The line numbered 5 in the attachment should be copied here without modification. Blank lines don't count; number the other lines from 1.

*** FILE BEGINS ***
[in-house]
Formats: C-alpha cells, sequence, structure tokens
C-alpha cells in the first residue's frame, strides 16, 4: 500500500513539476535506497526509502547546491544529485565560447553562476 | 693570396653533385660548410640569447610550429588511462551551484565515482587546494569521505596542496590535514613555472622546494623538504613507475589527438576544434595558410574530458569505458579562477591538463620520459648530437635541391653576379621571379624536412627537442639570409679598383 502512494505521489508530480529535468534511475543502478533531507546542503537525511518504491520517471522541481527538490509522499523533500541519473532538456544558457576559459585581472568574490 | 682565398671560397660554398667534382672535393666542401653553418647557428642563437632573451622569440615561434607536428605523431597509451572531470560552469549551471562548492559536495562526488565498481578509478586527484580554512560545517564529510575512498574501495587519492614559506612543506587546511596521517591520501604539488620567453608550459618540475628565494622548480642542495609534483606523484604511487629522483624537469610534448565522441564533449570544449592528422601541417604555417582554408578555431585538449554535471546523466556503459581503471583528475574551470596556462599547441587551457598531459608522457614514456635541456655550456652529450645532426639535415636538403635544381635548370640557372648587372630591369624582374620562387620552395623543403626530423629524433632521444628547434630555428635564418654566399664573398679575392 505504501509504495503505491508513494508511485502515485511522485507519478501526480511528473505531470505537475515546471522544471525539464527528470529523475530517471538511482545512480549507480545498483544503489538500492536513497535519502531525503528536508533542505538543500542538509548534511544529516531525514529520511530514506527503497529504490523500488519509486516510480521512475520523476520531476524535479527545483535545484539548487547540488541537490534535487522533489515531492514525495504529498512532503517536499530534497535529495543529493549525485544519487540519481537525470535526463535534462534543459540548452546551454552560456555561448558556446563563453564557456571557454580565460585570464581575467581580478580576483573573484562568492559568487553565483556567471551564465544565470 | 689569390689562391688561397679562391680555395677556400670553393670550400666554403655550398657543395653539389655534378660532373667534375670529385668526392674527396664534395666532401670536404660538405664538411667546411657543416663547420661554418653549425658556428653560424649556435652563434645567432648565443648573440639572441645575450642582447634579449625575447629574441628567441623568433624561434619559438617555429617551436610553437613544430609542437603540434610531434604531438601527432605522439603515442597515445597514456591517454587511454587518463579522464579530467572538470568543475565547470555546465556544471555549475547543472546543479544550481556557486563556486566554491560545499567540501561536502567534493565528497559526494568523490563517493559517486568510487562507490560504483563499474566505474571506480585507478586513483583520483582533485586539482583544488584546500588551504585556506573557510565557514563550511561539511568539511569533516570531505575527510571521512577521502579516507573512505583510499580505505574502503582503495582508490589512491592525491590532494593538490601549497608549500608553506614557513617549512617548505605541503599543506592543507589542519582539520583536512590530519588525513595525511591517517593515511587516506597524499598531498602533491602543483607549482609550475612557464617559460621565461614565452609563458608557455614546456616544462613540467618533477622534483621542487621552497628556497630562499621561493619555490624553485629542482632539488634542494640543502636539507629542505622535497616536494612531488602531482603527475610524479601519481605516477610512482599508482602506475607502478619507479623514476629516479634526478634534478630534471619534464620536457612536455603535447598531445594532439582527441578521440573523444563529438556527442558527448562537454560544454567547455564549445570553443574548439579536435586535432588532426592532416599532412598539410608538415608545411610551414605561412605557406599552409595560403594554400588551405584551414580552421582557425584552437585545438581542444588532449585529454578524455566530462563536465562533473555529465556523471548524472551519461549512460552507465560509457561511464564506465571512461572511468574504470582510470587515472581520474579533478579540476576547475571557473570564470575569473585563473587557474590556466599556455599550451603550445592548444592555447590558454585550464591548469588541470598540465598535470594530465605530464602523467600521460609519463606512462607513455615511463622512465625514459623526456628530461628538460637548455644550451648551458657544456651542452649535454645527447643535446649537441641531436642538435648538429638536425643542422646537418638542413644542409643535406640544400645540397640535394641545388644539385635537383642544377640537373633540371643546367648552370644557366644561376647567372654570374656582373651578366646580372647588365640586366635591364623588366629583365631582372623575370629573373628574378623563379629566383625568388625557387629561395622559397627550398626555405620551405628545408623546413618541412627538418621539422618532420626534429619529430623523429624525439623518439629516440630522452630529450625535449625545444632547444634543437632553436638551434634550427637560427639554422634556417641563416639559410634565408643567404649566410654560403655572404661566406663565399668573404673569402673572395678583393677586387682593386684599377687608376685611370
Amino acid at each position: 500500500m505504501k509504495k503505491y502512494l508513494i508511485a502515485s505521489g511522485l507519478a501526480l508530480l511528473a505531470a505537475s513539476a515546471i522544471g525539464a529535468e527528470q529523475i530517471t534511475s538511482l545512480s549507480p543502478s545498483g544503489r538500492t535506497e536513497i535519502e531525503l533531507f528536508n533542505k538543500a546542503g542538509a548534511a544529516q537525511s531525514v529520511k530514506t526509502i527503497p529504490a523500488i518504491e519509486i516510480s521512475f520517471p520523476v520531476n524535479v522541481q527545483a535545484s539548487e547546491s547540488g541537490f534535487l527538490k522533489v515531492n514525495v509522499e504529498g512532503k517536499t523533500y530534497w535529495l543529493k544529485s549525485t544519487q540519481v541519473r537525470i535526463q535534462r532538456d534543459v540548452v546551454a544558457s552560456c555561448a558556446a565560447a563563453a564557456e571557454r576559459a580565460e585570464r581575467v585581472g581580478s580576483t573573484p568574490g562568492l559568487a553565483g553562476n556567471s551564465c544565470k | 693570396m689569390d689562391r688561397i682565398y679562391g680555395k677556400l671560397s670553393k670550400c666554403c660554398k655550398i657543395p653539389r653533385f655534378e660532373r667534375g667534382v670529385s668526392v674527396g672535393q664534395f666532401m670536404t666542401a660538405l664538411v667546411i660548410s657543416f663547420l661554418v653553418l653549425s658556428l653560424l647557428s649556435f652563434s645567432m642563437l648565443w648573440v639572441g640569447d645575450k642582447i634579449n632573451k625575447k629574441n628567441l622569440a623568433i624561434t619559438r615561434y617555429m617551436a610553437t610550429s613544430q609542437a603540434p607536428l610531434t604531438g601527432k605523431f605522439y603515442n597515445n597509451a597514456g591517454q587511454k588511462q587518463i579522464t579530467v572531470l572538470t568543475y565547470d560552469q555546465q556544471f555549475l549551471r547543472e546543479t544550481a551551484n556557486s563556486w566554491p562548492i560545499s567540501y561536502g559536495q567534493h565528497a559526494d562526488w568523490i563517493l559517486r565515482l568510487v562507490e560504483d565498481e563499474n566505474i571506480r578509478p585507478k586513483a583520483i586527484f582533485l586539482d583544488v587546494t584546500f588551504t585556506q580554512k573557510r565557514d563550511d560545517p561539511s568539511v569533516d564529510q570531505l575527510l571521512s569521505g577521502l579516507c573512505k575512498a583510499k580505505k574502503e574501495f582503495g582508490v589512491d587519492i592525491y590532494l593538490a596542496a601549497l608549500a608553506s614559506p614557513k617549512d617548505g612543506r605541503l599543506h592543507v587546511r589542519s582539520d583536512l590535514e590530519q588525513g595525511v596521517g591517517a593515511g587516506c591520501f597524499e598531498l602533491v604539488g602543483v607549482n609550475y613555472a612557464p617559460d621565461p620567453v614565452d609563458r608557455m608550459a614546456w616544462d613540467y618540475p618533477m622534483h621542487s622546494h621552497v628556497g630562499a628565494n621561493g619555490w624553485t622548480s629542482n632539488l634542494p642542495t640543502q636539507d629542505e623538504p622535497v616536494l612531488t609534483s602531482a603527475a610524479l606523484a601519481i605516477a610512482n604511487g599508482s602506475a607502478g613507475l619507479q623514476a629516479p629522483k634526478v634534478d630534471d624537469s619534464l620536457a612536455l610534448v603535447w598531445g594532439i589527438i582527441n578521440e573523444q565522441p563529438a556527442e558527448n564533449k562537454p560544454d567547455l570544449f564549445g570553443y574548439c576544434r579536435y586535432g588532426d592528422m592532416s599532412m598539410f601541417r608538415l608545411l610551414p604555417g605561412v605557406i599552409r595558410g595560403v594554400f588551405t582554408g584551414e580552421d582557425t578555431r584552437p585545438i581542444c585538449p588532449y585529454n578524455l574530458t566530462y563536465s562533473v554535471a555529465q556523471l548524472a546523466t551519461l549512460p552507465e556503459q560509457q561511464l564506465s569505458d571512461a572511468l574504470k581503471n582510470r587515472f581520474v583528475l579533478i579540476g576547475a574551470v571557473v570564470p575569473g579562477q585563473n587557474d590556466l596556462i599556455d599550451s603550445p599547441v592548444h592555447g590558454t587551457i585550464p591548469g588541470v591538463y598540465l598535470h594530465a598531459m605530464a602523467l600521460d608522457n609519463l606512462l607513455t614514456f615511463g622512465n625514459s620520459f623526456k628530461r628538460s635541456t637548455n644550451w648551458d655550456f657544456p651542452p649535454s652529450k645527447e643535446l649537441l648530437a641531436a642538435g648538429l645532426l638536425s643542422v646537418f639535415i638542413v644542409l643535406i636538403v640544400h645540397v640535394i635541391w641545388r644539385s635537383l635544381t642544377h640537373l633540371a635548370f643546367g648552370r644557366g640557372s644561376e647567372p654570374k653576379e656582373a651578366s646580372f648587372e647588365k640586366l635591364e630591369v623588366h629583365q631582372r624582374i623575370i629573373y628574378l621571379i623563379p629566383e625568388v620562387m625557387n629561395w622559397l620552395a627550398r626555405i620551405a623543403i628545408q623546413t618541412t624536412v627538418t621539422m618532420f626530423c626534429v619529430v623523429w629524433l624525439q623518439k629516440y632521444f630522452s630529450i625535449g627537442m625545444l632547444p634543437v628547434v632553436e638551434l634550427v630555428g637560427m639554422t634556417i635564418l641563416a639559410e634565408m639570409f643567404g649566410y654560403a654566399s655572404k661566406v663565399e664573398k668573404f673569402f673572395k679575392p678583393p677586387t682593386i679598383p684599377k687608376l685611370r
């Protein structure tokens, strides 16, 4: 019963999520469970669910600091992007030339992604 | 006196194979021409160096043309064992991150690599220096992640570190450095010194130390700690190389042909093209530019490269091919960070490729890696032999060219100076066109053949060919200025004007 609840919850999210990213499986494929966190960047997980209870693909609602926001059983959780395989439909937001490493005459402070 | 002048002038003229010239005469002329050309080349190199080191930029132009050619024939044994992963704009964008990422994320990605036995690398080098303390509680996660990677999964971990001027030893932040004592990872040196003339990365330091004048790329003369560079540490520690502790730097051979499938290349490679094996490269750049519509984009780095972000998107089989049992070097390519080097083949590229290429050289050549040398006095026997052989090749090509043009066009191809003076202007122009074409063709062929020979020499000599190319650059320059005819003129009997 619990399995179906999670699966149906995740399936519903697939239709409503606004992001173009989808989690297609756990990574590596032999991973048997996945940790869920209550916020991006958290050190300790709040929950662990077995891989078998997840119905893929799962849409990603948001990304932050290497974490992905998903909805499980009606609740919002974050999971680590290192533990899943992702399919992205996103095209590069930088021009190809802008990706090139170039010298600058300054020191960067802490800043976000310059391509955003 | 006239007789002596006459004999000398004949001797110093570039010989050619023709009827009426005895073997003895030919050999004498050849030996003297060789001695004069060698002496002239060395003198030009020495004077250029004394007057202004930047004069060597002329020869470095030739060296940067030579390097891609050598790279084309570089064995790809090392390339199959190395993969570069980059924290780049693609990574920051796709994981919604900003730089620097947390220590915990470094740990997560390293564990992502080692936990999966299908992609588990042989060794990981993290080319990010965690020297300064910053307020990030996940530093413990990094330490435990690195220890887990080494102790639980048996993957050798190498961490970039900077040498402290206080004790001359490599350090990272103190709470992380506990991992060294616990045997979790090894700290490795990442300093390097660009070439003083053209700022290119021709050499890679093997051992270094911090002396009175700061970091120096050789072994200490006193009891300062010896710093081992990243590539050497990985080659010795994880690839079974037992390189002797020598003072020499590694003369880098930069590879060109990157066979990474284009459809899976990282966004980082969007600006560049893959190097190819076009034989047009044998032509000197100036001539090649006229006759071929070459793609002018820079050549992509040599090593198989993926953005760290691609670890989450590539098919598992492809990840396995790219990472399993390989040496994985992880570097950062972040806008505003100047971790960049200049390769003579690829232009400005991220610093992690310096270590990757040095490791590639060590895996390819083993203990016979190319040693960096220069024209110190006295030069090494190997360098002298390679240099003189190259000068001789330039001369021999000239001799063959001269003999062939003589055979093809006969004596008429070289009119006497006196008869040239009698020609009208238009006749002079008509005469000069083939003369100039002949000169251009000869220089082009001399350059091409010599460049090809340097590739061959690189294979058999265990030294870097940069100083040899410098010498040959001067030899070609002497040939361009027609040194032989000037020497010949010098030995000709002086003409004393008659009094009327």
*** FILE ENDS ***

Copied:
């Protein structure tokens, strides 16, 4: 019963999520469970669910600091992007030339992604 | 006196194979021409160096043309064992991150690599220096992640570190450095010194130390700690190389042909093209530019490269091919960070490729890696032999060219100076066109053949060919200025004007 609840919850999210990213499986494929966190960047997980209870693909609602926001059983959780395989439909937001490493005459402070 | 002048002038003229010239005469002329050309080349190199080191930029132009050619024939044994992963704009964008990422994320990605036995690398080098303390509680996660990677999964971990001027030893932040004592990872040196003339990365330091004048790329003369560079540490520690502790730097051979499938290349490679094996490269750049519509984009780095972000998107089989049992070097390519080097083949590229290429050289050549040398006095026997052989090749090509043009066009191809003076202007122009074409063709062929020979020499000599190319650059320059005819003129009997 619990399995179906999670699966149906995740399936519903697939239709409503606004992001173009989808989690297609756990990574590596032999991973048997996945940790869920209550916020991006958290050190300790709040929950662990077995891989078998997840119905893929799962849409990603948001990304932050290497974490992905998903909805499980009606609740919002974050999971680590290192533990899943992702399919992205996103095209590069930088021009190809802008990706090139170039010298600058300054020191960067802490800043976000310059391509955003 | 006239007789002596006459004999000398004949001797110093570039010989050619023709009827009426005895073997003895030919050999004498050849030996003297060789001695004069060698002496002239060395003198030009020495004077250029004394007057202004930047004069060597002329020869470095030739060296940067030579390097891609050598790279084309570089064995790809090392390339199959190395993969570069980059924290780049693609990574920051796709994981919604900003730089620097947390220590915990470094740990997560390293564990992502080692936990999966299908992609588990042989060794990981993290080319990010965690020297300064910053307020990030996940530093413990990094330490435990690195220890887990080494102790639980048996993957050798190498961490970039900077040498402290206080004790001359490599350090990272103190709470992380506990991992060294616990045997979790090894700290490795990442300093390097660009070439003083053209700022290119021709050499890679093997051992270094911090002396009175700061970091120096050789072994200490006193009891300062010896710093081992990243590539050497990985080659010795994880690839079974037992390189002797020598003072020499590694003369880098930069590879060109990157066979990474284009459809899976990282966004980082969007600006560049893959190097190819076009034989047009044998032509000197100036001539090649006229006759071929070459793609002018820079050549992509040599090593198989993926953005760290691609670890989450590539098919598992492809990840396995790219990472399993390989040496994985992880570097950062972040806008505003100047971790960049200049390769003579690829232009400005991220610093992690310096270590990757040095490791590639060590895996390819083993203990016979190319040693960096220069024209110190006295030069090494190997360098002298390679240099003189190259000068001789330039001369021999000239001799063959001269003999062939003589055979093809006969004596008429070289009119006497006196008869040239009698020609009208238009006749002079008509005469000069083939003369100039002949000169251009000869220089082009001399350059091409010599460049090809340097590739061959690189294979058999265990030294870097940069100083040899410098010498040959001067030899070609002497040939361009027609040194032989000037020497010949010098030995000709002086003409004393008659009094009327």